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Common Foundation Types and Their Uses

cement pouring stage

The foundation of a building is the most important part. It provides stability and strength and helps prevent hazards such as moisture intrusion. Buildings can’t be built without a foundation bearing their weight.

Foundations come in a variety of types, each with their strengths and weaknesses. Before we look at the best foundation types for residential and commercial buildings, we’ll look at the parts of a building foundation.

Parts of a building foundation

A standard foundation has three main parts: footings, stem walls, and the slab. Together they provide a level, straight, structurally sound base for constructing a building.

Footings are the part of a foundation that touches the soil. They help transfer the weight of the building to the soil and help prevent moisture from seeping into the structure. They can be located in select locations or may be poured below the walls around the perimeter of the building.

Stem walls are short walls poured along the outside edges of a foundation that raise the building above the ground level. They help protect the structure from flooding or raise it up to counteract the slope of the land.

The slab is the concrete floor or base of a foundation. It may be poured above the footings and stem walls, or directly on the ground (called a slab on grade). The slab provides structural support and helps spread the weight of the building across the footprint of the structure.

Most common foundation types for homes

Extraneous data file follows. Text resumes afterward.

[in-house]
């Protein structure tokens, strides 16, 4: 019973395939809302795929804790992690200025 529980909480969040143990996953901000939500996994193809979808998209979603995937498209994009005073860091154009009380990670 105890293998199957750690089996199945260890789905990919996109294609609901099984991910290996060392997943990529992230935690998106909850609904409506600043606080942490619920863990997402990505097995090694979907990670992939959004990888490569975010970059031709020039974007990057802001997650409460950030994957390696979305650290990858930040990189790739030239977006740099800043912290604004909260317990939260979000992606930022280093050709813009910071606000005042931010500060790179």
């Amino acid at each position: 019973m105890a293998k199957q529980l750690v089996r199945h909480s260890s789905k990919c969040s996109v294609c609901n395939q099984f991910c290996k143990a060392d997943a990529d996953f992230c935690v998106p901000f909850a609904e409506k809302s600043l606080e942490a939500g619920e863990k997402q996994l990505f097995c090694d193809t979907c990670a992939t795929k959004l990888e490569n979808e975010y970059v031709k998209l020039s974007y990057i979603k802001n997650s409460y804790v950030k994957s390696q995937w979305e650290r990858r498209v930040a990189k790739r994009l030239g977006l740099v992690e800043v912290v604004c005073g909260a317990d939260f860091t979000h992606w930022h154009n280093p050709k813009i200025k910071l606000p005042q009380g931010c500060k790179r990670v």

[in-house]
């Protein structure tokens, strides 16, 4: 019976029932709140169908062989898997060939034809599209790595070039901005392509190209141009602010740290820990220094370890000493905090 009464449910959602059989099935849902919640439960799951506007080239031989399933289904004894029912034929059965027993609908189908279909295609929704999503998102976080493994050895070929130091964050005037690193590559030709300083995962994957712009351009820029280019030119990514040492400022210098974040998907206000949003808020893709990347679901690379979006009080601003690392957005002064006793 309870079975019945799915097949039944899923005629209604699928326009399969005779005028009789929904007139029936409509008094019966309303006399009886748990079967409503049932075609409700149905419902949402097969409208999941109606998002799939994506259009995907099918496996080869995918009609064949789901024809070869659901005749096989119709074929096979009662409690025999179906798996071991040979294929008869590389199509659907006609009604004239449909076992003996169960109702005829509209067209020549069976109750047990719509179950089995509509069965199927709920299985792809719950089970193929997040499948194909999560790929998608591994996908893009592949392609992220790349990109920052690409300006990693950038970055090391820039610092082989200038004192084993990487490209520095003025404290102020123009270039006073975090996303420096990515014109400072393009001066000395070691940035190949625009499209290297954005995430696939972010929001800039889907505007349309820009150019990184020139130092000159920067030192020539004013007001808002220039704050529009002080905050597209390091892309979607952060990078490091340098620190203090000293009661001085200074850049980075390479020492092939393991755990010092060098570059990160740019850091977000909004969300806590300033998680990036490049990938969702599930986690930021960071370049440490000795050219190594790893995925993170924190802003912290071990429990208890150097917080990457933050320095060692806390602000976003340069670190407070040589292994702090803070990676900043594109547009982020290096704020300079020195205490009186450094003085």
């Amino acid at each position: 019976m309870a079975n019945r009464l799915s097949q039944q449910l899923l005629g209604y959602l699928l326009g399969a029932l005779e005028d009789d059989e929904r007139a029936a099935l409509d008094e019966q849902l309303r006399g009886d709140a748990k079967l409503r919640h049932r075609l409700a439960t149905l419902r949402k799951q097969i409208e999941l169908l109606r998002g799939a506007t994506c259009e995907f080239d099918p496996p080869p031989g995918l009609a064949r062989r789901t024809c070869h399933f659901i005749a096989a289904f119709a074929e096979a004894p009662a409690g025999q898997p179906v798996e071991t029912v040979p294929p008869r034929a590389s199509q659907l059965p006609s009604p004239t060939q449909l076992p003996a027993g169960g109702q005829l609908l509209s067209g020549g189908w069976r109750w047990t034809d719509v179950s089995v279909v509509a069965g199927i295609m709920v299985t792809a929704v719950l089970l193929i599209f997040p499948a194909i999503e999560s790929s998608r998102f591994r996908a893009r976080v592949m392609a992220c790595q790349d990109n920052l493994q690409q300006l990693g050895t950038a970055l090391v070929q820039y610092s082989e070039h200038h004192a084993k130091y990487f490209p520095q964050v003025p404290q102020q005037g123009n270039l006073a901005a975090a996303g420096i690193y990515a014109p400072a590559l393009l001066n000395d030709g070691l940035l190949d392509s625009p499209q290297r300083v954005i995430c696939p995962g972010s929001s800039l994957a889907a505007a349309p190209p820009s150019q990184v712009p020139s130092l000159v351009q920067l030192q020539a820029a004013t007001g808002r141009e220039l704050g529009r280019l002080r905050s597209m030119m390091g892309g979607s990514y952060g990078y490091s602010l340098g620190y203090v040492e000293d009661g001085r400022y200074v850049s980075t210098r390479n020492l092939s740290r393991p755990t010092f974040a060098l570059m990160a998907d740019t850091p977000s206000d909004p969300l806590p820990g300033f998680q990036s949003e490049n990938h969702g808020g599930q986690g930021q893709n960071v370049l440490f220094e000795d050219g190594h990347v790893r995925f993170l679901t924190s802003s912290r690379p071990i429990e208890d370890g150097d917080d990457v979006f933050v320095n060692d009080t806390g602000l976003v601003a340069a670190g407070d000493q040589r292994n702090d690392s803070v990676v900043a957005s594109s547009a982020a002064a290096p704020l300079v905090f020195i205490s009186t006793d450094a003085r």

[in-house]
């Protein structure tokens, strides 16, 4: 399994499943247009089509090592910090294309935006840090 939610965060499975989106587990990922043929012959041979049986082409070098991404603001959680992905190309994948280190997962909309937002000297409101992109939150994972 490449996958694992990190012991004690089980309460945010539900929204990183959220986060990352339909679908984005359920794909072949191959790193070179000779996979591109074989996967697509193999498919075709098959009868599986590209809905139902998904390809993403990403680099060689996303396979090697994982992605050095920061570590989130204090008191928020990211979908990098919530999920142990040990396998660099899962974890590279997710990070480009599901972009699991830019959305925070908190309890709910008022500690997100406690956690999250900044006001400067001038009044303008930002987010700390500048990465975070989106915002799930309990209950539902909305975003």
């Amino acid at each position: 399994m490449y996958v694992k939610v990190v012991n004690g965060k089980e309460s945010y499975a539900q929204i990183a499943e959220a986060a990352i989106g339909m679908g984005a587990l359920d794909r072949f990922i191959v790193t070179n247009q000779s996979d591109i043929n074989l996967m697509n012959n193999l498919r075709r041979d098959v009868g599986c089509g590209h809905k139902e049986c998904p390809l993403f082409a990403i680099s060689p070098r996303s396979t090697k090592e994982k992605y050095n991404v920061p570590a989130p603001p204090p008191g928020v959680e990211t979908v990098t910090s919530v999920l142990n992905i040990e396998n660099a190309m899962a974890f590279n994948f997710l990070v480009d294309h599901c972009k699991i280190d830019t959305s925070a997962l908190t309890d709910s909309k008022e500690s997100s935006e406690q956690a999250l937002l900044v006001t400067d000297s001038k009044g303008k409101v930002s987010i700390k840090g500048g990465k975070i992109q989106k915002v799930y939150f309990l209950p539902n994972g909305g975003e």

Homes and other residential buildings generally use one of the following foundation types: basement, crawlspace, slab on grade, or spread footings.

A basement foundation, as the name suggests, refers to when a home or building includes a basement, which is a room dug out of the ground. A full basement is completely dug out, while a half or daylight basement is only partially dug out. Half or daylight basements are seen when a home is built on a slope, and only half of it needs
to be dug out. Due to issues of moisture intrusion, basement foundations often need special treatments to help prevent water from seeping in. In particularly wet areas, a pumping system may need to be installed to remove water before it damages the structure or its contents. Basements can be finished to provide extra living space, or unfinished to hold items like laundry appliances, furnaces, and/or provide storage space.

A foundation with a crawlspace generally includes stem walls that raise the slab above the ground. This leaves a space, usually two to four feet high, between the ground and the slab. This space, called a crawlspace, can be used to access the underside of the slab to run and work on utilities and/or can provide additional storage. Similar to a basement, this space often requires added protection to prevent moisture from entering. In addition, venting is added along the perimeter to keep the space as cool and dry as possible.

A slab on grade is a foundation poured directly on the ground. This is the easiest and most cost-effective type of foundation to use, because not much excavation is required, but it does have its drawbacks. If a leak occurs in the piping under or in the foundation, the foundation must be jackhammered up and patched once the leak has been repaired. Also, because the utilities are cased in concrete or run below the concrete, it can be difficult to detect leaks when they occur. Professional leak detectors are often required to diagnose the leak so it can be fixed.